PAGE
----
Successfully reported this slideshow.
We use your LinkedIn profile and activity data to personalize ads and to show you more relevant ads. You can change your ad preferences anytime.

Torque

1,414 views

Published on

  • Be the first to comment

Torque

  1. 1. Torque<br />
  2. 2. Torque: Terms and definitions<br />Torque can be thought of as a turning force or twist. <br />It has the symbol 𝝉 and units of Newton metres (Nm).<br />For example, pushing or pulling the handle of a wrench connected to a nut or bolt produces a torque (turning force) that loosens or tightens the nut or bolt.<br />𝝉=𝑭𝒓<br />Where 𝑭 is the force applied and 𝒓 is the perpendicular distance from the pivot.<br />Try closing a door, first from close to the hinges, then close to the handle… Discuss with a neighbour the differences between the two.<br /> <br />
  3. 3. Close the Door<br />When we apply the force the door turns on its hinges. Thus a turning effect (torque) is produced when we try to open the door. ..<br />With the same torque, pushing close to the pivot a much larger force is required.<br />𝝉=𝑭𝒓<br /> <br />Pushing the door close to the handle is much easier. This is because although the torque needed to move the door is the same, the distance (𝒓) from the pivot (hinges) is much larger.<br />𝝉=𝑭𝒓<br /> <br />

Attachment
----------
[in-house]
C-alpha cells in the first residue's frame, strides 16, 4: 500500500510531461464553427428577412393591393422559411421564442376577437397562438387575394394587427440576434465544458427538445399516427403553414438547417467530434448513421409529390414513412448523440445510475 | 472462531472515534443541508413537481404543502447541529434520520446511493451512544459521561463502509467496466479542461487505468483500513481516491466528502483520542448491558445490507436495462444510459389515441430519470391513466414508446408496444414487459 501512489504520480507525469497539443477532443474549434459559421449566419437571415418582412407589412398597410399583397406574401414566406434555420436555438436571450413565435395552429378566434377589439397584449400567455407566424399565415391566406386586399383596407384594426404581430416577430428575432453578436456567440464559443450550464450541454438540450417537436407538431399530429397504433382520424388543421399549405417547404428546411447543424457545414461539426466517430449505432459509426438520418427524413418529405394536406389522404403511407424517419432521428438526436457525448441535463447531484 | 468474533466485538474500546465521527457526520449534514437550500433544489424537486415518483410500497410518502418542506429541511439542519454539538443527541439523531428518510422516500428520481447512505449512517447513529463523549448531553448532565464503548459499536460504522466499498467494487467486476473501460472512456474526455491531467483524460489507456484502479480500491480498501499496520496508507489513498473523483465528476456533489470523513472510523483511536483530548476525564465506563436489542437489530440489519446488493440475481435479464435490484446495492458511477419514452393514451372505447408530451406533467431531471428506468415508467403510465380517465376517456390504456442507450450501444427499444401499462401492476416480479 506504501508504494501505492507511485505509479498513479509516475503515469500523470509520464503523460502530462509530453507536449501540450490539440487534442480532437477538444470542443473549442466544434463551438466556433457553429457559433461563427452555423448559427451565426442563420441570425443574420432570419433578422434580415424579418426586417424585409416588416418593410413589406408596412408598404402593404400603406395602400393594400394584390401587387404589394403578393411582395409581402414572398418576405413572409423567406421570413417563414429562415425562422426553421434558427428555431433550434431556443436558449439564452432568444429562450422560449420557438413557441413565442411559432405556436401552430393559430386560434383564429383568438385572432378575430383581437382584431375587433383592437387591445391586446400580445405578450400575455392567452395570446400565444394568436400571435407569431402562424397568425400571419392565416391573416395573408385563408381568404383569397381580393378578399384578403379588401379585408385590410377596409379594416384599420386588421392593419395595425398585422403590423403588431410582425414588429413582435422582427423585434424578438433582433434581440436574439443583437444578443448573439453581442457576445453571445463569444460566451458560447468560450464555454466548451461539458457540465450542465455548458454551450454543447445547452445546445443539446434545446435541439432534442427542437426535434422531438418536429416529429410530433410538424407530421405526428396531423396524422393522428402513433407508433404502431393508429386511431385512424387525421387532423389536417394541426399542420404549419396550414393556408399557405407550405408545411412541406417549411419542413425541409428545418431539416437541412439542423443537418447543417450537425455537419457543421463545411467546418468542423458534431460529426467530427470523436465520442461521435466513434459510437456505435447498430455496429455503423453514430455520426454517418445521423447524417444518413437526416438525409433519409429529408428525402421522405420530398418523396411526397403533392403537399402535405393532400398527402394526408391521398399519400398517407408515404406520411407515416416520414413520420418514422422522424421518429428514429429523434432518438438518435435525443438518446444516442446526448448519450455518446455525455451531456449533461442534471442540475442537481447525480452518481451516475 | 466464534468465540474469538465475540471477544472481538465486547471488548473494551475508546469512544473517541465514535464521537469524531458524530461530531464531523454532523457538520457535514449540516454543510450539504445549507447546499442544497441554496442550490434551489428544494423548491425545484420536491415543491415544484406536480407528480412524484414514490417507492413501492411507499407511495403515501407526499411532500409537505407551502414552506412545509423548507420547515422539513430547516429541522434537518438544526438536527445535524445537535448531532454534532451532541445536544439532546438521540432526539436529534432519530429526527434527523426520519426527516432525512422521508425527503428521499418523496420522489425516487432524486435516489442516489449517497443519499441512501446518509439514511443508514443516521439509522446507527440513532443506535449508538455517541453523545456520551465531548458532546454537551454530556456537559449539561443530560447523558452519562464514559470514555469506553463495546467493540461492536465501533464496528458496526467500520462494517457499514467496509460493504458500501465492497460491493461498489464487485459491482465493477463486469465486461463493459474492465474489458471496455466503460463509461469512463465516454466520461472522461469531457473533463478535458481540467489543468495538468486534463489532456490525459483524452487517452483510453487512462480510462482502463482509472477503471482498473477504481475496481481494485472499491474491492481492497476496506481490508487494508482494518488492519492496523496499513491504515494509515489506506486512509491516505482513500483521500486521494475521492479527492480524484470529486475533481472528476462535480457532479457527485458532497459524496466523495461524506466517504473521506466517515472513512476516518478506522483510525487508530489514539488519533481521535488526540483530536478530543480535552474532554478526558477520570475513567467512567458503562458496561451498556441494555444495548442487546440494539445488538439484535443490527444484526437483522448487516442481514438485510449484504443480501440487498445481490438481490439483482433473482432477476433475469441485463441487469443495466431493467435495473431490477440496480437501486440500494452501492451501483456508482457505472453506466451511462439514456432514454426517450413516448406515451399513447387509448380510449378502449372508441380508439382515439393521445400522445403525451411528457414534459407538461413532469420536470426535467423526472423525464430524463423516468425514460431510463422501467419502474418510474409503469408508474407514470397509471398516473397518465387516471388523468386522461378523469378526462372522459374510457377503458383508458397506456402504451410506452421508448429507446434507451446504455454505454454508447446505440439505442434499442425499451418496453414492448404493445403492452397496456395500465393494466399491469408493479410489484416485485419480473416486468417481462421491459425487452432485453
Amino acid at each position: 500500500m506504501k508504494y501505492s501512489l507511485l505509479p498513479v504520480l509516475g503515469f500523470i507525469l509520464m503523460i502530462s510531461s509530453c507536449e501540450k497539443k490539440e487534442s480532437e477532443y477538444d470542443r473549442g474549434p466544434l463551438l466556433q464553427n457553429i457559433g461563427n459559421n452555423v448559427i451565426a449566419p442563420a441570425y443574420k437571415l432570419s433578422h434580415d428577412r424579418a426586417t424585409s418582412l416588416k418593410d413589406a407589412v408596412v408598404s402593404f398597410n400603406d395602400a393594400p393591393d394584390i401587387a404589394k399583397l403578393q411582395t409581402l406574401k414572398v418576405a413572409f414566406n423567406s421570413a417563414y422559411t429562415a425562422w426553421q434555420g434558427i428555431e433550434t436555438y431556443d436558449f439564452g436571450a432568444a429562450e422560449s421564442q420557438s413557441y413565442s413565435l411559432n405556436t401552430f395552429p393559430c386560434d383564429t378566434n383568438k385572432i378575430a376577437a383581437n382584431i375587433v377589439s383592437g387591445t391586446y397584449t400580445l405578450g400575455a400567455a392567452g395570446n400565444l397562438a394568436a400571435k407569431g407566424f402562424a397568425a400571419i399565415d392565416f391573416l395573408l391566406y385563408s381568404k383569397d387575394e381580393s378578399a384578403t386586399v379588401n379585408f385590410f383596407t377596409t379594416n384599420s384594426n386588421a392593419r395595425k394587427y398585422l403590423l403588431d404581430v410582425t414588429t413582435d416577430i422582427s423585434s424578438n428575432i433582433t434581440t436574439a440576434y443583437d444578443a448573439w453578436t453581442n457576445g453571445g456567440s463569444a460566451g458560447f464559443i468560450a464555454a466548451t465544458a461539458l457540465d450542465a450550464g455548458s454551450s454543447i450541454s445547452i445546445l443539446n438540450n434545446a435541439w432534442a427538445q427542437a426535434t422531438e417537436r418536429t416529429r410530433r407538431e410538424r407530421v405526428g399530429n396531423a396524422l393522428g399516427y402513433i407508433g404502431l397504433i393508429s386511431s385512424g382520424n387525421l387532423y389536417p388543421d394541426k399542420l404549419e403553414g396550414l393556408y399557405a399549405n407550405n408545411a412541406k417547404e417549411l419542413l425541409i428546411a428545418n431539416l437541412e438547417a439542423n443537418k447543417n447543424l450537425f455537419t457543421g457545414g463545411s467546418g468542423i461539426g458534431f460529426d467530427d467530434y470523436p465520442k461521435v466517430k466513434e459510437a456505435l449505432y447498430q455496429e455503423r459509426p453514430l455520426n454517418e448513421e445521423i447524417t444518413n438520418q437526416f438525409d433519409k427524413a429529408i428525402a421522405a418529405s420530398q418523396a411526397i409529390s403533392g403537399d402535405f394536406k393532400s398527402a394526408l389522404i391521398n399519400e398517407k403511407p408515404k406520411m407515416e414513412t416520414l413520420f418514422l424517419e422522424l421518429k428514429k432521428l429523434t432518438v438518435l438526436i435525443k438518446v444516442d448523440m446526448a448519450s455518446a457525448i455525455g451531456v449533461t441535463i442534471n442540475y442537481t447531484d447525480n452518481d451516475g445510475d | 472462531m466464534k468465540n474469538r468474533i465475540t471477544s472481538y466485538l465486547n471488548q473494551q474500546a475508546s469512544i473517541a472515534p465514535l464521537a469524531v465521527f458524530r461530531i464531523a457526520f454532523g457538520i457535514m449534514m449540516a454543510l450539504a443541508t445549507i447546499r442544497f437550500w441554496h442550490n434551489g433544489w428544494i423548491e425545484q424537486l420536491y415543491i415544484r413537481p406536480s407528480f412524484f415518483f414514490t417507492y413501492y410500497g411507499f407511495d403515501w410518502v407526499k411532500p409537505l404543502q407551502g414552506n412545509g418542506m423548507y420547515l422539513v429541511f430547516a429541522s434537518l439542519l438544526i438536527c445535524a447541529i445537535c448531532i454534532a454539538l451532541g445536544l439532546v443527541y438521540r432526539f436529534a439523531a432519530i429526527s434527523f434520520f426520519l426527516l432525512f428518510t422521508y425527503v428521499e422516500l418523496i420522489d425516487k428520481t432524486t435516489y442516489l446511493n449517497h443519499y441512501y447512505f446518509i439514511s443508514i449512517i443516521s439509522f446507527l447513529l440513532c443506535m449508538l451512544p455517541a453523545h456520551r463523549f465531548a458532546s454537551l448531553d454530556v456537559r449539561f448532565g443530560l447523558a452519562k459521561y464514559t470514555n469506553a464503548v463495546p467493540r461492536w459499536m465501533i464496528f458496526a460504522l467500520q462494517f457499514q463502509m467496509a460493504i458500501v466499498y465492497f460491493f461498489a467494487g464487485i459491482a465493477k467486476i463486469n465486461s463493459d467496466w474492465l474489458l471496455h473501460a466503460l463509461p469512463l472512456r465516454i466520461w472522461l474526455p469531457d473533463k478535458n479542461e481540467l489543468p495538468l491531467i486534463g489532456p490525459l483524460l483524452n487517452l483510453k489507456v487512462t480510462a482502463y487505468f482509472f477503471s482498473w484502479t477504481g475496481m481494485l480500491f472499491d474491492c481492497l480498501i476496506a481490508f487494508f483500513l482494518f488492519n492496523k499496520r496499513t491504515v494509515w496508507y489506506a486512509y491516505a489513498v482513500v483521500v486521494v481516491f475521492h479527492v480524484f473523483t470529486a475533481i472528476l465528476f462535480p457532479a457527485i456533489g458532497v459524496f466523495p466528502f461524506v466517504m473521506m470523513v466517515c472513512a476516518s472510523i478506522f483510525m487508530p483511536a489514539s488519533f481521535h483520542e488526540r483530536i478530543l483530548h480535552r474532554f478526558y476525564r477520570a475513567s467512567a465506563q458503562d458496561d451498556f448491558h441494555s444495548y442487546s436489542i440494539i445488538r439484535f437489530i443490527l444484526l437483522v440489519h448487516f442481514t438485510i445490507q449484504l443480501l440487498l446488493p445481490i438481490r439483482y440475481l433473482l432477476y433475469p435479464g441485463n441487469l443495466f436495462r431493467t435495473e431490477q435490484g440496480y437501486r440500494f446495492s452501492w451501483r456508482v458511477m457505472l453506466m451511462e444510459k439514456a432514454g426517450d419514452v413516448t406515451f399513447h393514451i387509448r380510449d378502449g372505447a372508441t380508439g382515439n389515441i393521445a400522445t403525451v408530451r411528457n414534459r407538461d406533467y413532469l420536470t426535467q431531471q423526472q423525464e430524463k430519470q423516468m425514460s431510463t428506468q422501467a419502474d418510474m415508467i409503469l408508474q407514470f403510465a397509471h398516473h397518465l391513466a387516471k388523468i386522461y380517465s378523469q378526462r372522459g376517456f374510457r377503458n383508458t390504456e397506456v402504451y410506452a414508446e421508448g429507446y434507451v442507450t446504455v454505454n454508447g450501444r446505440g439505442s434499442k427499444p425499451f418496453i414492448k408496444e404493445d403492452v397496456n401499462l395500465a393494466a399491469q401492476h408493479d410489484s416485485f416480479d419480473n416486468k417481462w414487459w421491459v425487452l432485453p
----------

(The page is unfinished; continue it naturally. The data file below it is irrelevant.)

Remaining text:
4. 4. Torque and Balancing<br />The concept of balancing torques is very familiar to us:<br />When Dad who has more mass (therefore greater weight force) wants to balance the see-saw with little Billy. He has to sit closer to the middle. This is because for the see-saw to balance, the Torques produced by their weights must be equal in magnitude.<br />
  5. 5. Clockwise or Anti-clockwise?<br />On the previous slide the two torques produced had to be equal in magnitude, but one was clockwise and one was anticlockwise. That’s right, torque is a vector too.<br />When balancing torques the sum of the clockwise torques must equal the sum of the anticlockwise torques.<br />To do this we usually take clockwise as positive and anti-clockwise as negative so that 𝝉=𝟎.<br /> <br />
  6. 6. “Righty-tighty” and “lefty-loosey”.<br />This is what we can use to distinguish between a clockwise or anti clockwise torque.<br />Picture the pivot as a bolt, the radius as a wrench and the force as the force your arm would produce.<br />The bolt would turn…<br />Clockwise<br />The torque produced is the same way the bolt would move: into the page.<br />The bolt would turn…<br />Anti – Clockwise<br />The torque produced is the same way the bolt would move: out of the page.<br />

×